Breakfast isn't a good time to test music selection, so we looked at music logs from their overnight hours. Kate Bush and Madonna from 1985 seem to be the oldest, mid-90s songs from Live and Matchbox 20, recent hits from Taylor Swift and Lady Antebellum, and a selection of hot tunes that won't scare the adults - Justin Timberlake, Calum Scott, Dua Lipa.

The music side appeals greatly: these six records were a bit more modern than overnights, still explore the station's depth. The news was enough for a pop station, we felt sufficiently set up for the day. But the presentation wasn't actually much good. We can't grade this above C+.

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2 November 2016

We are our choices, writes Jake Wilde.

We have problems with the thrust here. On the one hand, yes, there comes a point when re-litigating the past becomes an exercise in onanism. If it didn't, we'd still be fighting battles about enclosure and the Spinning Jenny.

But we don't agree that all decisions are final. The snivelling wretches who want to cut ties to Europe don't believe all decisions are final, otherwise they'd have respected the decisions taken every few years from 1971 to 2009.

Jake Wilde is flat-out wrong to claim,

In the case of Brexit the debate needs to quickly shift to how we mitigate the economic impact of ceasing to be a member of the EU, rather than in finding ways to pretend itís not going to happen.

Nope. The mandate given on 23 June was to permit the government to investigate and explore exit from the EU, and to consider options. The mandate expires with the current parliament, in May 2020.

We must remember that parliament was elected on a very different manifesto. We must remember the very close result. We must remember the demographics of the vote. We must remember that the largest single segment of the population was not allowed to express an opinion.

Acting beyond an initial investigation without clear approval - from parliament or a fresh election - would be anti-democratic. Claims that exit is inevitable are politically correct bullshit.

Other aspects for discussion include how lies get halfway around the world before the truth comes out. How brexnecks live in their own echo chamber. Selling the benefits of European integration. And telling the people who backed exit to burn in the hell of their own making.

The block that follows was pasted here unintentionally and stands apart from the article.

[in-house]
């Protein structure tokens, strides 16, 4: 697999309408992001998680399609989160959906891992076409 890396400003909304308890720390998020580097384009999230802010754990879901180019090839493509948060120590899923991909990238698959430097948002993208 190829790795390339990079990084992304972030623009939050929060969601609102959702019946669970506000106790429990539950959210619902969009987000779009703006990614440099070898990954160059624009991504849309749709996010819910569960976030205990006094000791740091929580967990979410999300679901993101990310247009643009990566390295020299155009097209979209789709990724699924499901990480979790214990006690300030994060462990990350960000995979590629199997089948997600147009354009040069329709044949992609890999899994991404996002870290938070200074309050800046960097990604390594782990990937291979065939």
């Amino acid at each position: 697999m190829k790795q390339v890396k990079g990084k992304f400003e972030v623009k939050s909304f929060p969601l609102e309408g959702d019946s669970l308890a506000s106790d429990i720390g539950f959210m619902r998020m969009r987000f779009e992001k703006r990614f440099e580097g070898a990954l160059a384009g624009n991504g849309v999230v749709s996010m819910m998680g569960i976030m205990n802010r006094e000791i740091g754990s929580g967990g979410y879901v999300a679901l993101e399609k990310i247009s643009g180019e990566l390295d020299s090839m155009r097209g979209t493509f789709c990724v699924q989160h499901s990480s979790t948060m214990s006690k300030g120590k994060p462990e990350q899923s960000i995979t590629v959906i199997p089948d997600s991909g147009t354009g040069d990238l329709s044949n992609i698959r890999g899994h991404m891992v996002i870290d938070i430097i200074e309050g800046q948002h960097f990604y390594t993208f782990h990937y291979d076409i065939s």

There is no "brexit" to please remainers. We'd sooner leave this failed state than Europe.

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22 October 2016

Some brief words on the LSE's "what the hell do we do now?" conference on 8 October.

Organised with the level of competence we'd come to expect: it's in a different building from the one advertised, and starts a mere 15 minutes late.

Opening statement from Mary Kaldor was a thinly-coded call to back Jeremy Corbyn. He can't be with us today, Corbyn would rather share platforms with rape apologists.

The event was a panel format, four people on the top table giving fifteen-minute mini lectures. The inability to start on time meant no time for questions.

"Making sense of Britainís EU referendum" was the first panel. Owen Jones spoke with his usual passion, his usual eloquence, and his usual complete lack of substance. Owen Jones sees everything in terms of his pet Momentum project, and he could have delivered this speech at any gathering.

Ash Sarkar from Novara Media talked about immigration. How it had been mishandled by Blair's government, and particularly by the odious David Plunkett. Full disclosure: we give as generously as we can to Novara, they've got a voice and they use it well.

Zoe Gardner works with refugees (not asylum seekers, refugees). She delivered a long and detailed case about how human migration is inevitable, and that maintaining and defending borders is a futile waste of money. Ash Sarkar and Zoe Gardner provided a one-two speech that was worth the price of admission.

Yanis Varoufakis advocated that Foxface serves notice to quit at once, gets the closest possible union, and buys five years for a longer debate. This is a pie-in-the-sky idea: it relies on the EU accommodating Foxface's half-out position, prolongs the uncertainty for all involved. Worse, it assumes that parliament represents the opinions of the public.

No time for questions, straight to lunch.